My son and I actually did a test using speed radar and GPS tracking to see how fast a French Bulldog can run. There’s a great video on there you can also watch to see why we think we might have a world record holder on our hands.
2. Jumping up with excitement
One of the hardest aspects of Claude’s hyper behavior we struggled to contain was his habit of jumping up. He would do it when anyone came into our house and also outdoors when being taken for a walk.
There was one walk I took him on when he jumped up at a toddler and pushed the kid down due to being too hyperactive. That incident led me to working on this habit with some intensive training.
You can see how I stopped him jumping up in this guide.
3. Pulling at the leash and recall issues
During the puppy phase we had so many problems with leash and recall (here’s how we trained him to come back). Claude knew that once he was on his leash it meant he was off to the the local park for some excitement.
That’s fine in itself; after all what dog doesn’t get excited when they know they are on their way to see other dogs and have a run about? However, having to walk with a Frenchie that would pull on his lead constantly did become very tiresome. We would also have problems where we could not get him to come back to us when it was time to go home.
We ended up taking Claude to puppy socialisation classes which let him learn how to behave when being walked, despite the presence of other hyperactive puppies and people.
I recommend that you take your hyperactive French Bulldog puppy to socialisation classes near you. This will help you to train them for not just leash walks, but also recall once they are off the lead.
Are French Bulldogs destructive?
As well as the hyperactive nature of a Frenchie puppy, you also need to be prepared for how destructive French Bulldogs can be. French Bulldogs are destructive when they are younger, and without training and care will continue these traits into later life.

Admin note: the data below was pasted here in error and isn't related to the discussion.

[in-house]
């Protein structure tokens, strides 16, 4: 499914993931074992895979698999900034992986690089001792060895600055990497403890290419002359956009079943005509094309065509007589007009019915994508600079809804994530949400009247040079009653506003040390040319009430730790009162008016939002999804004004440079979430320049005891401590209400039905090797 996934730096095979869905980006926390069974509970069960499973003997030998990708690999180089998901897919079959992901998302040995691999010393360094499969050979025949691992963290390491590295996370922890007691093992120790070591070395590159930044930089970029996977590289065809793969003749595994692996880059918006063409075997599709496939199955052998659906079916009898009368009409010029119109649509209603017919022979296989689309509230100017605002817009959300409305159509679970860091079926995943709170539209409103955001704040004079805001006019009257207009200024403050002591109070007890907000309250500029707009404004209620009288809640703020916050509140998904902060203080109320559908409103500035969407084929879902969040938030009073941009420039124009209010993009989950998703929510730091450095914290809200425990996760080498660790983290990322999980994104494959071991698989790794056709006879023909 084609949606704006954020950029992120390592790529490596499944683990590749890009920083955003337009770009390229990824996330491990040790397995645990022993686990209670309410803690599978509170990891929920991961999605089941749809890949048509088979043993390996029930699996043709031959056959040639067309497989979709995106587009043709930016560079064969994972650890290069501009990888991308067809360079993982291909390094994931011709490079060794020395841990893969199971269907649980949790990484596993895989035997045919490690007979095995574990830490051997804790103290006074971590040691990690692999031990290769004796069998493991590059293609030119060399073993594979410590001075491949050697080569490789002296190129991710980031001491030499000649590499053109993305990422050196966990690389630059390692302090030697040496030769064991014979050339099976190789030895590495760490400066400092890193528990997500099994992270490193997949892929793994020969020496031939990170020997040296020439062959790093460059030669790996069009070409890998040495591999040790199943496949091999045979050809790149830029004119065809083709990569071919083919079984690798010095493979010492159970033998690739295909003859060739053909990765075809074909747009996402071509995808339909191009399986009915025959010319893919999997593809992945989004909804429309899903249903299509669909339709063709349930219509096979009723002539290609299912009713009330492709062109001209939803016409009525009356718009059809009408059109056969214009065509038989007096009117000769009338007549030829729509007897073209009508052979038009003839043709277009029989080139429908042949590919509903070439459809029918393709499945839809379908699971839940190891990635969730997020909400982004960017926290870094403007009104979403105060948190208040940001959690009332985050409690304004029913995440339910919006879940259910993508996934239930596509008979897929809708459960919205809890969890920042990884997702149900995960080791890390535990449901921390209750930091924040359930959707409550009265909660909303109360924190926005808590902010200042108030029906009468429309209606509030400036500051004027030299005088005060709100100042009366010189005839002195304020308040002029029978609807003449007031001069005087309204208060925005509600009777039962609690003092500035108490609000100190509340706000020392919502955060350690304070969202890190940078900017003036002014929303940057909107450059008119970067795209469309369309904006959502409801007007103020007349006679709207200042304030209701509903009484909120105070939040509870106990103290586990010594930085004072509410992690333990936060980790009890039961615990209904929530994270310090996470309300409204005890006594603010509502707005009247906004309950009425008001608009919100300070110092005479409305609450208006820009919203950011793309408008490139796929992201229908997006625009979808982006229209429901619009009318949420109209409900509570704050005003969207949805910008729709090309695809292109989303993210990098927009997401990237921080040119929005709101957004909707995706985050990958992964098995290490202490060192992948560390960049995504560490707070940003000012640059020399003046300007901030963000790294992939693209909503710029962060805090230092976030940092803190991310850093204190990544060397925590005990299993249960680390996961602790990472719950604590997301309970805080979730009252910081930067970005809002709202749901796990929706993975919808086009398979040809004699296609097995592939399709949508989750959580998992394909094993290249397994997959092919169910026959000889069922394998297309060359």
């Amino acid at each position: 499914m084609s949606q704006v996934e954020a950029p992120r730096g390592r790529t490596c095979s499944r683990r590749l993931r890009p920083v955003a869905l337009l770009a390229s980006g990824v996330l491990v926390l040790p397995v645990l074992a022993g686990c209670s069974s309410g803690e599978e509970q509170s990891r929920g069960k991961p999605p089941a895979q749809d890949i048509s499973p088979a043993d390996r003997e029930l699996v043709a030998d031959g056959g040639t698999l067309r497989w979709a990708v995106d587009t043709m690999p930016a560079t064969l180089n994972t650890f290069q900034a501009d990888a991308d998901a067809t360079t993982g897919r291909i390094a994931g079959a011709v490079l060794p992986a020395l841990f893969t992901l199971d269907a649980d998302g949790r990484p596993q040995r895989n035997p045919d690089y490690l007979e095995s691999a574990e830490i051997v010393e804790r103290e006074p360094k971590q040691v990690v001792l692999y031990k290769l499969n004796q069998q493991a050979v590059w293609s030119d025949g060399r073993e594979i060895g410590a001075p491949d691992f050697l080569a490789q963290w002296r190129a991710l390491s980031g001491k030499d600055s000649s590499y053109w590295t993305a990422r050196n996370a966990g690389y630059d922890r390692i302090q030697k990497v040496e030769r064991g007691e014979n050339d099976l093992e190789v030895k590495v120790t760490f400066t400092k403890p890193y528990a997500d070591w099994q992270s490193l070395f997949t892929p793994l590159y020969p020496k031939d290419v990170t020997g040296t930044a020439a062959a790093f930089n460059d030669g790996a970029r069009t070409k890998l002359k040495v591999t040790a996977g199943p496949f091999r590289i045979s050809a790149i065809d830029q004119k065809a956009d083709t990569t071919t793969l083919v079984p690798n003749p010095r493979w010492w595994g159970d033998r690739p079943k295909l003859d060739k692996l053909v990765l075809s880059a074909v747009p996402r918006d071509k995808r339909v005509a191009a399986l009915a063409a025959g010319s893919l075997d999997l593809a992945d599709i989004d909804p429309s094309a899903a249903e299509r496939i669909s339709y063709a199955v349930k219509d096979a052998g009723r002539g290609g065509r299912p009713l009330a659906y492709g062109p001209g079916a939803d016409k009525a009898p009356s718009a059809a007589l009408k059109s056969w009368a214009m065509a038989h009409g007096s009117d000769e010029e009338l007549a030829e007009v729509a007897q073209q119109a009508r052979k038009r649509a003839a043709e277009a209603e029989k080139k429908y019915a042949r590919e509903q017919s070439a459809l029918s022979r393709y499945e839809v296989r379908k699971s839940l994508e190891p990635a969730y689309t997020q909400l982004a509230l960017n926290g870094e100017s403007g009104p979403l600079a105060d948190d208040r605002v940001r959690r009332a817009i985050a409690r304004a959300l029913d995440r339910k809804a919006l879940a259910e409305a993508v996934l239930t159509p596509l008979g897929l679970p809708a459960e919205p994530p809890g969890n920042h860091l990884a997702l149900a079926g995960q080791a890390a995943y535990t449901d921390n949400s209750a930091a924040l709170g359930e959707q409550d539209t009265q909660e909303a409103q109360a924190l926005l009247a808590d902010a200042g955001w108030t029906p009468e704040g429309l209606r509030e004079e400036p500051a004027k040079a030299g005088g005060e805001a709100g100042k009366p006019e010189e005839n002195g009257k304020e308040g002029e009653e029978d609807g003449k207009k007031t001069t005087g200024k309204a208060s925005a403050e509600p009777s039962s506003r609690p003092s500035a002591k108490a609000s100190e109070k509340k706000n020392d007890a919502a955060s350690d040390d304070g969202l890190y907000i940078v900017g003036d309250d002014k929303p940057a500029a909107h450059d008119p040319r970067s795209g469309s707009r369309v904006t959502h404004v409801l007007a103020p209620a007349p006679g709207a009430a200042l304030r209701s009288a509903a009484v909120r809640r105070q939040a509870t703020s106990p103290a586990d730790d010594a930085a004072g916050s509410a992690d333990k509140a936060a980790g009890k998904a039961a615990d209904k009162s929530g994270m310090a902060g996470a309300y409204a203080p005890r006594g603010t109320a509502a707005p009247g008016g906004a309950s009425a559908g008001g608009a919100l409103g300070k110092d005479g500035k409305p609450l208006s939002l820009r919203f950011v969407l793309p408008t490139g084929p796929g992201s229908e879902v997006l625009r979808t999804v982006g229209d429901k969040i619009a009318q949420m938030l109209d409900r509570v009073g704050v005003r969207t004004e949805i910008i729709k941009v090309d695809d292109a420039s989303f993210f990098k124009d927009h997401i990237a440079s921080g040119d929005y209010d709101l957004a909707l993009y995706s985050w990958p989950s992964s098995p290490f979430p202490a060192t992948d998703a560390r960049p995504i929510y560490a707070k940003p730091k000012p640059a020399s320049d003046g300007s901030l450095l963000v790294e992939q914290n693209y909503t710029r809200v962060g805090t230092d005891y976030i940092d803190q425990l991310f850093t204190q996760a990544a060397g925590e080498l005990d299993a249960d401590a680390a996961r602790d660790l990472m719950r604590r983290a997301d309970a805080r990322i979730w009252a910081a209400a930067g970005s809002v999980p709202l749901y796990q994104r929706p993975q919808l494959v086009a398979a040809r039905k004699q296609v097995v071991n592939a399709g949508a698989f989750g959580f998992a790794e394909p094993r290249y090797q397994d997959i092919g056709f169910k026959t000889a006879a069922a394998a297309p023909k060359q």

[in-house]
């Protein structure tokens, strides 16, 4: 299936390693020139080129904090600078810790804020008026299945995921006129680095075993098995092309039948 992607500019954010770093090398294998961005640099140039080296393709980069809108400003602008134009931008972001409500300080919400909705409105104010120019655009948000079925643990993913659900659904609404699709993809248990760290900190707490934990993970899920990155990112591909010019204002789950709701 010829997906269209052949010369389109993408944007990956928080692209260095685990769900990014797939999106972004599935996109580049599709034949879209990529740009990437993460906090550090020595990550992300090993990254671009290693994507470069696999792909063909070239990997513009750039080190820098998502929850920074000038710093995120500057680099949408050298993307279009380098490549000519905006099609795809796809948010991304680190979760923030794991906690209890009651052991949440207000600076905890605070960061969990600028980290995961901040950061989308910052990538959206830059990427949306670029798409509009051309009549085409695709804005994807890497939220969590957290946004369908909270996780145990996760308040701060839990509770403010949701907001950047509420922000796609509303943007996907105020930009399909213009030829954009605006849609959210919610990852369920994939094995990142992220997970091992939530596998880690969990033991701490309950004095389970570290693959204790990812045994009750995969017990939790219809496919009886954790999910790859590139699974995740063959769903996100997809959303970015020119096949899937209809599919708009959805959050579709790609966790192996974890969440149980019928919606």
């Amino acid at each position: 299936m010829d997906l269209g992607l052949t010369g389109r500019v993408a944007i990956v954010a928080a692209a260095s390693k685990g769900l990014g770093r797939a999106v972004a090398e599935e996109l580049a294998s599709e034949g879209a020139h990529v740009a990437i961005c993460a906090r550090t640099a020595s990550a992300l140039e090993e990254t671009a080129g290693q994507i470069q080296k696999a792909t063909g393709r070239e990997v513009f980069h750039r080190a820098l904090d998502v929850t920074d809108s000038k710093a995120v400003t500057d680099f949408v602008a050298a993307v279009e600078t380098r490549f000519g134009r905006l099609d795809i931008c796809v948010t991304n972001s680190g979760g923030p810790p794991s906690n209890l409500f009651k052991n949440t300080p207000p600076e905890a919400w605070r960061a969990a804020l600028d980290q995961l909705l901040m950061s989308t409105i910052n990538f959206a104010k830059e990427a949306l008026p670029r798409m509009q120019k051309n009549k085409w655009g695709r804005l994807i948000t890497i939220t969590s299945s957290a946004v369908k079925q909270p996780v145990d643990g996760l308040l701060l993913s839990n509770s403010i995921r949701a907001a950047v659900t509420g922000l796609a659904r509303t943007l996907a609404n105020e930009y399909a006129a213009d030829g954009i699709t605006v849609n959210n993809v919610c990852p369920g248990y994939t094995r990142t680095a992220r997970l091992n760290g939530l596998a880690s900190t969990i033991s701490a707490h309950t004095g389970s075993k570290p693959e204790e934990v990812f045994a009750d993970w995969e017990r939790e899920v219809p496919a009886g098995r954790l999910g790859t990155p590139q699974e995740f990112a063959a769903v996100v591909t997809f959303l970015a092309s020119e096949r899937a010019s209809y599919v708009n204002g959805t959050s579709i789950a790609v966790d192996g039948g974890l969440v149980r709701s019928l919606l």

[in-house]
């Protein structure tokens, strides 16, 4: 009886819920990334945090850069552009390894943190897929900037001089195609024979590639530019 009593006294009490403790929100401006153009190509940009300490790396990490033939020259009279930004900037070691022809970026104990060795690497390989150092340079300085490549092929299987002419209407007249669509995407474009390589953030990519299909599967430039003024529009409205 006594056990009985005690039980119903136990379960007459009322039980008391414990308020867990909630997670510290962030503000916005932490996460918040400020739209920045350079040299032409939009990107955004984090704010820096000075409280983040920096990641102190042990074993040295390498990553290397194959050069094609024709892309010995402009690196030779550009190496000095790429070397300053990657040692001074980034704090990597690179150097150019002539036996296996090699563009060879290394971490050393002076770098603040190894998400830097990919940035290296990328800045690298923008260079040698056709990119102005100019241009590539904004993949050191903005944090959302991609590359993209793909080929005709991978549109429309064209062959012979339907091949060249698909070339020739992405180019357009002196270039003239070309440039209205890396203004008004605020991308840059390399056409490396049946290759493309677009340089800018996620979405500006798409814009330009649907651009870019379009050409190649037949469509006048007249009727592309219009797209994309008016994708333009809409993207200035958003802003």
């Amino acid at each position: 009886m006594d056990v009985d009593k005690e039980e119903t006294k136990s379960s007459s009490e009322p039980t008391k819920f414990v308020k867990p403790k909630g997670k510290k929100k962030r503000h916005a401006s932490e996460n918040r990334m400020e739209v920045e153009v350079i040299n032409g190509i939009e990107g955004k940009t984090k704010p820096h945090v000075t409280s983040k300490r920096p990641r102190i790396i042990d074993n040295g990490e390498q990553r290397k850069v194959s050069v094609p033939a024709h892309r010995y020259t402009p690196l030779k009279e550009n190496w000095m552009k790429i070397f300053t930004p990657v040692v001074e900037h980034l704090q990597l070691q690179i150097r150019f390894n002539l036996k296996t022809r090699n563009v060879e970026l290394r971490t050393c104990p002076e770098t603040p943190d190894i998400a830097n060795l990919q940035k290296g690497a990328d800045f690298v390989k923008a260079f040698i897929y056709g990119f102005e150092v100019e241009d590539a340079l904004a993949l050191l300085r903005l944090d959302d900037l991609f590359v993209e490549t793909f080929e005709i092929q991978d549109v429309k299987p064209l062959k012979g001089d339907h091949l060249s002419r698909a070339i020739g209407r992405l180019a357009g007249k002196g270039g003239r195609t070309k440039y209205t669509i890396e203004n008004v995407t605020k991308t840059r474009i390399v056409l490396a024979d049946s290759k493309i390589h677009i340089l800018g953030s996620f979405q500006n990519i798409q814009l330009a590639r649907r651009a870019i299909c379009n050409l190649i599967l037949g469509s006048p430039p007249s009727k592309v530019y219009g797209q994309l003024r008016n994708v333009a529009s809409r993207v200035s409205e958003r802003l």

I read a blog post recently which said that Frenchies are like children that never grow up, and that’s a really accurate statement that any owner can testify to.
This breed needs a loving home to grow up. They don’t cope well with being neglected and are at their most happy when they are with humans.
If you do leave them alone for long periods of time, especially when puppies, then you will see destructive habits that can be hard to break.
1. Biting and chewing
French Bulldogs puppies are big chewers, make no mistake!
The puppies use their mouths to taste and test out everything they come across. It’s very similar to human babies in that way, they will want to put things in their mouth.
It’s entirely natural and is related to their teething stages (click that link for more details).
- 2 to 3 weeks – teeth start coming through.
- 12 weeks onwards – the teething starts, and adult teeth start to grow.
- 7 to 8 months – teething should now stop.
During this phase I recommend you invest in chewing and teething toys. I have put together a short list of the teething toys we used with Claude.
The good news is that your French Bulldog puppy should stop the chewing behavior at around 8 months of age. In the meantime, you should put anything you don’t want chewed well out of reach.
For more advice on how to curb biting and chewing which is the main complaint new owners have about French Bulldogs being destructive, please read these guides:
2. Digging up your yard or garden
French Bulldogs also love to dig. When we got Claude, I had only recently re-done our garden lawn and had to constantly chase him off the grass to stop him digging holes.
Of course, this turned into a massive game where he would run around the garden in a hyper manner until I could catch him – that’s not as easy as it sounds!
The reason Frenchies dig are wide ranging, including:
- They have an urge to escape and explore.
- They dig to find critters and interesting smells.
- They will occasionally dig when they are bored.